I recently spoke with twelve clergy across the United States who had been assigned to declining congregations that are now growing. Most were part-time appointments. When they arrived at their churches, average worship attendance ranged from 8 to 120. These were our typical churches. Only a couple of them were in growing communities, yet all of them had doubled, tripled, or quadrupled in size in the last five years. They shared common characteristics: an emphasis on caring for people, preaching effective sermons, intentional outreach to the community, as well as passionate visionary leaders.
We need outstanding second career clergy, and I am grateful for them, but if we are going to reach new generations of young people in the United Methodist Church, we must focus a great deal of our attention on raising up a new generation of clergy. All of these twelve pastors were under age 40 when they were assigned to their churches. We’ve seen a dramatic decline in the number of children in our churches. We’ve got to raise up a generation of clergy who will reach today’s 5-year-olds.
The Interim Operations Team continues to propose setting aside a fund from General Church apportionments to provide scholarships for gifted young adults to pursue ordained ministry. Many of these young adults are in junior high or high school right now. By the time they graduate from seminary, thousands of our existing clergy will have retired. This one initiative alone could determine whether our church has a future.
At the church that I serve we invite children to begin considering whether God might be calling them to be pastors when they receive their third-grade Bibles. We focus on this in one session of confirmation, and I preach about listening for God’s call at least once a year. Our members have set aside money in the budget and from memorial gifts to fund scholarships to raise up a new generation of gifted pastors.
Encourage strategic partnerships between small and large churches.
Finally, in a denomination where 19,000 of our churches have less than sixtry people per weekend in worship attendance, I believe we must find ways to create voluntary partnerships in which churches work together to strengthen one another. The Call to Action study found that we have 5,000 highly vital congregations in the United States. What would it look like for each highly vital congregation to invite one or two less vital congregations to partner with them in the hope of creating two or three highly vital churches?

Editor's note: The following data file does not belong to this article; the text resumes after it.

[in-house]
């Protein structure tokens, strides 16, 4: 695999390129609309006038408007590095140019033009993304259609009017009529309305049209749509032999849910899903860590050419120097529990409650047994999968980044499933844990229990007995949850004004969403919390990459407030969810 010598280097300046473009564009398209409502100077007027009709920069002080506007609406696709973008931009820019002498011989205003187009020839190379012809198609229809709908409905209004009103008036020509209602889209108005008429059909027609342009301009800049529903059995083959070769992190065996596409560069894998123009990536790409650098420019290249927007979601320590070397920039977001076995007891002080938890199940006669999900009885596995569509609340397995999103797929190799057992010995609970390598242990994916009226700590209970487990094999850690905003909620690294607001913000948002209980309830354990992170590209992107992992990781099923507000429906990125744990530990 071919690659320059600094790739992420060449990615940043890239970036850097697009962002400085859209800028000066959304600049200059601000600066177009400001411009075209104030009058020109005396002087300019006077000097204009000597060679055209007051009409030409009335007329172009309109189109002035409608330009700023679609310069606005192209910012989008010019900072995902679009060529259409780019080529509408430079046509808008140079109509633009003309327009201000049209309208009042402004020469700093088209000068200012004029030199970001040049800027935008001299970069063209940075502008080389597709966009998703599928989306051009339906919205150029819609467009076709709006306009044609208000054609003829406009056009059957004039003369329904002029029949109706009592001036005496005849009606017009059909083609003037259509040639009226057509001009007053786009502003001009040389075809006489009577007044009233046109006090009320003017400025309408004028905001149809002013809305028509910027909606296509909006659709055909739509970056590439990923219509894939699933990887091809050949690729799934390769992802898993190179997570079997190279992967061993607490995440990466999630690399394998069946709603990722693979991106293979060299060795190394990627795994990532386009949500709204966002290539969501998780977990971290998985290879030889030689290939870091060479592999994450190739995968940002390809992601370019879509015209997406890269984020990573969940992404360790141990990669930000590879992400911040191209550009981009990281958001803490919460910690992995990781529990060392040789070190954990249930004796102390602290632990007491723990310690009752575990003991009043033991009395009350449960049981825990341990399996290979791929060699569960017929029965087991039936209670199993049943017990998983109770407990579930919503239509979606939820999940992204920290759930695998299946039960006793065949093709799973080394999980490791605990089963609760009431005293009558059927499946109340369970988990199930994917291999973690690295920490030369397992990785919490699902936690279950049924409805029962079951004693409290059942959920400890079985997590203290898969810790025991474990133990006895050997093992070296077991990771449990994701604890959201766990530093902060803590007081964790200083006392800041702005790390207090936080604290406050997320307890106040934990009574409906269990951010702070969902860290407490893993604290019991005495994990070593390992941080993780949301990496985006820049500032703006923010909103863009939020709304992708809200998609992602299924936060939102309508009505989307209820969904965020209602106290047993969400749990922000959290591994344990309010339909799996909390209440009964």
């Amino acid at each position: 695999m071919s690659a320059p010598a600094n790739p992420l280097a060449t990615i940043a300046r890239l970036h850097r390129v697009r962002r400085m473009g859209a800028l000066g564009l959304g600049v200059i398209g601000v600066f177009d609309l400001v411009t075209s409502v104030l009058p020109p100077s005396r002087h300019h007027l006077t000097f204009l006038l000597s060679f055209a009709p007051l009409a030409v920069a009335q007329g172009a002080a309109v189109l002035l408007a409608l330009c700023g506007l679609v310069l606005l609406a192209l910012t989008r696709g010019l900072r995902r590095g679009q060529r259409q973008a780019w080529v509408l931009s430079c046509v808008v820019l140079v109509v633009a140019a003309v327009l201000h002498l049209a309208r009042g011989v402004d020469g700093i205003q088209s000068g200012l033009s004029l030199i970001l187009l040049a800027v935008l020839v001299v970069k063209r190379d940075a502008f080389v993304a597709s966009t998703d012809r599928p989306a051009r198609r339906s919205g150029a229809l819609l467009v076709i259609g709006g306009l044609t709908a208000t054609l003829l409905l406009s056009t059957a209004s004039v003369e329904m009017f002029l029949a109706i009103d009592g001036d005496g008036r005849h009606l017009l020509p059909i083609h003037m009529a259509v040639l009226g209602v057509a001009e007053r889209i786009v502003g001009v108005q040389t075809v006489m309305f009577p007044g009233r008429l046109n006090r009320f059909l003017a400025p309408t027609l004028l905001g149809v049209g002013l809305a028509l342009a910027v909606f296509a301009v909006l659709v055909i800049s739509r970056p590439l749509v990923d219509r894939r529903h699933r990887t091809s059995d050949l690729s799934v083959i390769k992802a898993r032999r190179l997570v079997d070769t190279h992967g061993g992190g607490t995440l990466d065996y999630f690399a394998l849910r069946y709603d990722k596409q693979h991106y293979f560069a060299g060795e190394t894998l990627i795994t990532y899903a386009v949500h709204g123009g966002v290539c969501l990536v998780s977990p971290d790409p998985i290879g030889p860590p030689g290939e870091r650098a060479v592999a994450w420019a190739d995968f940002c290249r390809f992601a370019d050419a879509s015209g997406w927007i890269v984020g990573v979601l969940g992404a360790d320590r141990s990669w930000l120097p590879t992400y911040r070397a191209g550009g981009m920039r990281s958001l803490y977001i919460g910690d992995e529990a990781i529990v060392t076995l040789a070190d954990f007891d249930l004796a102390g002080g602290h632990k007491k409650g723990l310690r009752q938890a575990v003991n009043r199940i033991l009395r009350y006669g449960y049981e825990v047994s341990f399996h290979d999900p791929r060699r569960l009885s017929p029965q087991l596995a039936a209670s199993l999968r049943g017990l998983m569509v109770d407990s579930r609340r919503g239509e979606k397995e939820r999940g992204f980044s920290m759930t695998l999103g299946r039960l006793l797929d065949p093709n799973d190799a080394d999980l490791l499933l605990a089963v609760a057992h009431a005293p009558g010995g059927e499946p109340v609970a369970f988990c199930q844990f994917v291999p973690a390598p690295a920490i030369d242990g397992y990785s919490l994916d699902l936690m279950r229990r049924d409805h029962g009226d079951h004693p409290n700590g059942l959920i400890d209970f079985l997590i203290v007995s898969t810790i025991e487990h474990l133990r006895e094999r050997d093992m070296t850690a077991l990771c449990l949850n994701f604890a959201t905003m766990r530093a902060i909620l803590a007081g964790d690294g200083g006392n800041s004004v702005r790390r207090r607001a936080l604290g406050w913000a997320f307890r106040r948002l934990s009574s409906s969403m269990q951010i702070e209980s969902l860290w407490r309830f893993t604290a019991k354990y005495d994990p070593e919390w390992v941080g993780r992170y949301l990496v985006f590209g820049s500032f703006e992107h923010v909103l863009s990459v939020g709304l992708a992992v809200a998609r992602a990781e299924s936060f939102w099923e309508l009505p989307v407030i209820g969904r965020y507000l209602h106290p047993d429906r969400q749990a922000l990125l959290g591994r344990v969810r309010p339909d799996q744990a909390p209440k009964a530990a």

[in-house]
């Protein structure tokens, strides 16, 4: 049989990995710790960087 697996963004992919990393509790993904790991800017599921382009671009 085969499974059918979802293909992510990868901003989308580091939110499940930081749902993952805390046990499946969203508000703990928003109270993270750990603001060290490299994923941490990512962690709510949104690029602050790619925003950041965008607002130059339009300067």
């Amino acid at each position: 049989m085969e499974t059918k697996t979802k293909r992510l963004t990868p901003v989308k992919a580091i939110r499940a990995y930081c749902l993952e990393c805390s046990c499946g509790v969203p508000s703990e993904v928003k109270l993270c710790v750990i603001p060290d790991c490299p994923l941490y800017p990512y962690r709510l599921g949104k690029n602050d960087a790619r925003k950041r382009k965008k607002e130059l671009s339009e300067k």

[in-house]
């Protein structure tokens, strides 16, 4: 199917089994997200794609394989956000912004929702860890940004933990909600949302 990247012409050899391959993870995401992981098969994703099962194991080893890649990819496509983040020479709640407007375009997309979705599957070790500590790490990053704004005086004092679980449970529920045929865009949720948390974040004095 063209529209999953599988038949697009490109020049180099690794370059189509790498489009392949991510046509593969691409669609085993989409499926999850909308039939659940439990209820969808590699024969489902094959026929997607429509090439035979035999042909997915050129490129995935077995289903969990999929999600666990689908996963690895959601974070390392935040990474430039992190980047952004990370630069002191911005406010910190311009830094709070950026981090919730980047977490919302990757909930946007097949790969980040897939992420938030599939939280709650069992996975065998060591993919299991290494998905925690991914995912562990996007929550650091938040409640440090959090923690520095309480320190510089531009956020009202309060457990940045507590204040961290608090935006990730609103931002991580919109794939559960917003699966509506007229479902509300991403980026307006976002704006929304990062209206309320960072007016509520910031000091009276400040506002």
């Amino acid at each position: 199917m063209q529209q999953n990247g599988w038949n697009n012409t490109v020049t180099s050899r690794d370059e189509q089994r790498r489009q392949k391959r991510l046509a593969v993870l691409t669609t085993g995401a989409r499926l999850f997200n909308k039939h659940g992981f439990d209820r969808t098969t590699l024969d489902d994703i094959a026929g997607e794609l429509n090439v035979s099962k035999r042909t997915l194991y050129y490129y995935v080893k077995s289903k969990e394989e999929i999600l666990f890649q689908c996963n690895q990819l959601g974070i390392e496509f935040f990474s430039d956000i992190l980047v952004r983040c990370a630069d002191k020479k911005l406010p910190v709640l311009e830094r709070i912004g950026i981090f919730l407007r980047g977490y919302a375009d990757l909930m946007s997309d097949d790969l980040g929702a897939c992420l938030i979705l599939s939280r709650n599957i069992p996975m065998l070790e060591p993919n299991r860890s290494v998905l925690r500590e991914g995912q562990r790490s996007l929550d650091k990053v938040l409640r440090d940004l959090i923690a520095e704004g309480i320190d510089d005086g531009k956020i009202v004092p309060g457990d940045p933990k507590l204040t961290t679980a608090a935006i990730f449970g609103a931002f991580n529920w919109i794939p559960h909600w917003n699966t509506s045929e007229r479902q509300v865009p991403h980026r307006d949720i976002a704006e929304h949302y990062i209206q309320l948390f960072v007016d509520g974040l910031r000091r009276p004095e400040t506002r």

In Indiana, a church of 220 per weekend in worship has voluntarily partnered with two churches with an average attendance of 14 each, supplying the pulpit with lay and clergy and sharing resources. All three churches are stronger today. At Resurrection, we are piloting a program in which we’re partnering with three smaller churches across the United States, offering coaching, tools, and Resurrection’s sermons via video to see if these resources can help revitalize these congregations.
If you are one of those highly vital congregations, would you be willing to partner with smaller churches that are struggling, to help them have a future with hope? If you are a smaller church, would you be interested in partnering and sharing resources with churches that are growing? This kind of connectionalism would see our large number of smaller churches not as a liability but a tremendous opportunity.
We stand at an important crossroads as we go into General Conference. Fear of change is understandable and very real. If our fear immobilizes us, we have a very limited future. But I believe that bringing our general boards together to work as one team to serve the church, giving a clear mandate to our seminaries on the practical skills our pastors must be trained in to revitalize existing churches, raising up 2,000 outstanding young clergy in the next 12 years, and creating voluntary partnerships between churches could lead us down a different path, one that offers us a future with hope.